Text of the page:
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Lyme Disease

Lyme disease is spread through the bite of infected ticks.

One of the most common misconceptions is that Lyme disease is caused by one bacteria - Borrelia. There are 15 other possible pathogens which can be transferred via tick bite. A second big mistake is that ticks most frequently feed on deer. It was found that mice are highly efficient transmitters of ticks that are infected by different microbes. Mice may be responsible for carrying a majority of infected ticks carrying Lyme in the Northeast. An individual mouse can carry up to 50 - 60 ticks.

The classical symptoms of early Lyme disease are: fever, chills, headache, fatigue, muscle and joint aches, swollen lymph nodes, and a rash.

The late symptoms include fatigue, headaches, neck stiffness, rashes, joint pain, swelling, facial palsy, intermittent pain in tendons, muscles, joints, and bones, heart palpitations or irregular heartbeat, episodes of dizziness or shortness of breath, Inflammation of the brain and spinal cord, nerve pain, numbness, or tingling in the hands or feet, and problems with memory.

The actual list of symptoms are even more extensive than that. It is challenging for doctors to see the whole picture, to put the complaints that affect different systems under one roof.

It is not easy diagnosing Lyme disease because many of its symptoms are similar to other disorders and illnesses. The only distinctive sign unique to Lyme disease are "bull's-eye” rashes and tick bites. The rashes are present in only roughly 25-50% of cases.

A two-test labs approach for Lyme infection using a sensitive enzyme immunoassay (EIA) or immunofluorescent assay (IFA) followed by a Western immunoblot is the algorithm of choice. All specimens positive or equivocal by a sensitive EIA or IFA should be tested by a standardized Western immunoblot. Specimens negative by a sensitive EIA or IFA do not need to be tested further. Unfortunately, all those lab tests are not sensitive enough.

Negative results don't mean that you don't have Lyme disease.

The standard and official treatment for Lyme disease includes antibiotics therapy for at least 4 weeks. Most people responded well to antibiotics, however a small percentage of patients do not respond to the treatment as well.

We offer our four steps approach for this group of patients who are not responsive to antibiotic therapy.

The first step begins from lifestyle modifications which includes changes to diet, sleep hygiene, exercise, and the encouragement of positive thinking.

There are many diet recommendations that can be adhered to. Follow ups to strict diets tend to fail because people can not avoid eating many of their favorite food products for prolonged periods of time. I believe that the most important aspect is to eliminate the few products which are particularly detrimental for the patient. Our goal here is to find those specific products which are worse off for the patient. Elimination of just 3-4 products won’t make a significant impact in previous habits of the patient, and can increase the likelihood that the patient will follow food restrictions for a longer time.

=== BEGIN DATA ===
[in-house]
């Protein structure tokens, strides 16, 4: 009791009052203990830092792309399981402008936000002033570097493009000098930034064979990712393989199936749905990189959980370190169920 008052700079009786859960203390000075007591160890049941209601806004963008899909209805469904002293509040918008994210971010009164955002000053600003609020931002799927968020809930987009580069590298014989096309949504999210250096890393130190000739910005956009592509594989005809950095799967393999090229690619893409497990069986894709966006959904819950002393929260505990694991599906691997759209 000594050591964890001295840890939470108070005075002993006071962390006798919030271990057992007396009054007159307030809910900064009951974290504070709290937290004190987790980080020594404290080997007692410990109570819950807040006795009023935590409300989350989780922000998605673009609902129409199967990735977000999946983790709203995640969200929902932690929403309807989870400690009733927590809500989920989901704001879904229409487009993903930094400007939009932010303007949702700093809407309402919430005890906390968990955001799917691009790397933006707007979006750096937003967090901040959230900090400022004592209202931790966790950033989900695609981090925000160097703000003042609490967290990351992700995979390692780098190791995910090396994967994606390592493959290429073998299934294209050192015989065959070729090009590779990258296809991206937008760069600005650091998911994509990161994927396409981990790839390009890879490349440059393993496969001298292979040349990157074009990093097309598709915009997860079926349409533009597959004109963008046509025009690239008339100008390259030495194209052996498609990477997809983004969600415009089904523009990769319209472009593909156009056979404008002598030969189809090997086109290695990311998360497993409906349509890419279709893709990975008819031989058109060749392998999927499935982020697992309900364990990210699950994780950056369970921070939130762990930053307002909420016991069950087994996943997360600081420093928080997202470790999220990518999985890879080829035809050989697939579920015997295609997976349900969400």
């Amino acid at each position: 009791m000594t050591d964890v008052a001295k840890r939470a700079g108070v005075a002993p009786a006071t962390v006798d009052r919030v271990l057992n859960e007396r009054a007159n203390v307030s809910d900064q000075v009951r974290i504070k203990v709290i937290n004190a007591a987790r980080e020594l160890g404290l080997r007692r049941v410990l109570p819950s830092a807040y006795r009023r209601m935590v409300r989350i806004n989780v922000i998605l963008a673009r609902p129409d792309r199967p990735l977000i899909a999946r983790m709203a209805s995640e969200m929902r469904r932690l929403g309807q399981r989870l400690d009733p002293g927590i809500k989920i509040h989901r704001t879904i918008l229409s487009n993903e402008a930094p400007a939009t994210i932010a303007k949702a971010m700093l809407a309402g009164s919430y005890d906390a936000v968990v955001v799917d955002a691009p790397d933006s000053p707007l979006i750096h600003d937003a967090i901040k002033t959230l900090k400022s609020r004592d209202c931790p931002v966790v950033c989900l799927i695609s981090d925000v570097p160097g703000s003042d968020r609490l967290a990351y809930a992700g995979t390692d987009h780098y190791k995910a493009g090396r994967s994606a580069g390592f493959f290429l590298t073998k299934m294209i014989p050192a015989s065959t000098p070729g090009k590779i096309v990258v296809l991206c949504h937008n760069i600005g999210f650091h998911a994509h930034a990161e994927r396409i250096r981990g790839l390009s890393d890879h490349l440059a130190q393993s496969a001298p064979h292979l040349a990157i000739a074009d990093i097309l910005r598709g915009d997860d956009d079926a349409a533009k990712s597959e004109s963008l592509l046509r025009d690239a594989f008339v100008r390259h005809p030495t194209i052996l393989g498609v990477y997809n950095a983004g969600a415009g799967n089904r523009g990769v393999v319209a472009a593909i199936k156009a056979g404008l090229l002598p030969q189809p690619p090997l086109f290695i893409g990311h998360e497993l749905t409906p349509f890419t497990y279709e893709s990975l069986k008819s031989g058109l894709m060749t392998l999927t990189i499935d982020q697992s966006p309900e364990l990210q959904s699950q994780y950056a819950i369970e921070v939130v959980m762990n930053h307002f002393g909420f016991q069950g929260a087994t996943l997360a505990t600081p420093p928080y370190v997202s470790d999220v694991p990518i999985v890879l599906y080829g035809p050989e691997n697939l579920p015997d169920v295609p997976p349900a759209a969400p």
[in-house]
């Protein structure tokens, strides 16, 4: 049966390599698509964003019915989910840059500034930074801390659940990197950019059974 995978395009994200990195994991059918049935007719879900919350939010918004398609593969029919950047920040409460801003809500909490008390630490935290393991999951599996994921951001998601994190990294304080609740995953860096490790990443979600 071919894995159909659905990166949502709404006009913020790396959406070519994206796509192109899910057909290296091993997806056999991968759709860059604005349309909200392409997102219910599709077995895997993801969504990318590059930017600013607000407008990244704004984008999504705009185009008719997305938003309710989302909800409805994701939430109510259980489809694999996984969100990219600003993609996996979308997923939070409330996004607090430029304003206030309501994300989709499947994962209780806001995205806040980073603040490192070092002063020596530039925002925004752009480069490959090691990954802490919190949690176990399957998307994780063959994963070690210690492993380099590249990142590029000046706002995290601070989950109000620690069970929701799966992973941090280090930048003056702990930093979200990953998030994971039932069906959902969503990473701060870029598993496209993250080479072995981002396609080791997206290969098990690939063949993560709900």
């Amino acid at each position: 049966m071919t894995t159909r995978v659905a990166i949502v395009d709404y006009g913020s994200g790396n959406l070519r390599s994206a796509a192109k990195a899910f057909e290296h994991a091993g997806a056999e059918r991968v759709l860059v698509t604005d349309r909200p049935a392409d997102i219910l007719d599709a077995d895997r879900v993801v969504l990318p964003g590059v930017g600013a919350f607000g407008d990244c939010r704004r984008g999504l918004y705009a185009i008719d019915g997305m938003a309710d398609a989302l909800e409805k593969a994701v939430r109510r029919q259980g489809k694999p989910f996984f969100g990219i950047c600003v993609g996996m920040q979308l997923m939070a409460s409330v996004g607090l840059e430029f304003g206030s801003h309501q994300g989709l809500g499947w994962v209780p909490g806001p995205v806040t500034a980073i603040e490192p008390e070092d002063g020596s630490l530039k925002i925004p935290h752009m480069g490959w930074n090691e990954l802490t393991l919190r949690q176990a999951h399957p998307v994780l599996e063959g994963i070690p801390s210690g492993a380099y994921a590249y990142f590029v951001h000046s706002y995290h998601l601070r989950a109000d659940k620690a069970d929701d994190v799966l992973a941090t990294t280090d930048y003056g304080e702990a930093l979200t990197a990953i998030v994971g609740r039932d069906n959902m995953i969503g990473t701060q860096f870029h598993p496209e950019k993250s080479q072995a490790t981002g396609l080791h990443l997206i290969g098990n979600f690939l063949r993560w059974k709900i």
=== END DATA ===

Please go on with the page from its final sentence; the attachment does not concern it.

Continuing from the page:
The second step’s goal is to improve the functionality of the liver, kidneys, and intestines, and to fill up the body with vitamins and minerals. Everybody is different in this aspect and need different protocol and an individual treatment plan.

There is no one-size-fits-all vitamin, mineral, or detox protocol that can fit everyone. In the clinic we provide oral and intramuscular organ support, and if needed I can also perform intravenous therapy.

So what is so important about steps 1 and 2? Why can they not simply be skipped and immediately begin to kill the bacteria? The reason is that people with these chronic infections are very often so fragile, that they cannot tolerate the additional stress on the body.

The third step includes building up the immune system against tick borne infections and taking herbs that kill pathogens. It may sound simple, but it can take both time and patience. In order to stimulate the immune system I use a special technique called low dose immune therapy. What is it? It is different concentrations of diluted solutions of dead bacteria. I have performed this on patients and slowly increase the dose concentration every two to four weeks until the immune system is independently capable of fighting the bacteria. With an improved immune system, the symptoms are able to get lighter and lighter. It is possible to completely control all symptoms with just low dose immune therapy. Once I adjust to the correct dose the symptoms can be controlled for up to 2 years.

The last step; return to having an active social life, develop some new interests and hobbies in order to make your life more full.

There is a big difference between our approach compared to those of other clinics. We practice individual medicine, meaning that we acknowledge that every person is different, and must be treated accordingly as such. Using special methods, we are able to find the medication that is best suited for your body.

I am a holistic medical doctor with multiple treatment modalities which I use. These include but are not limited to, low dose immune therapy, neural therapy, prolotherapy, ozone therapy, deep detoxification, and intramuscular and intravenous injection.

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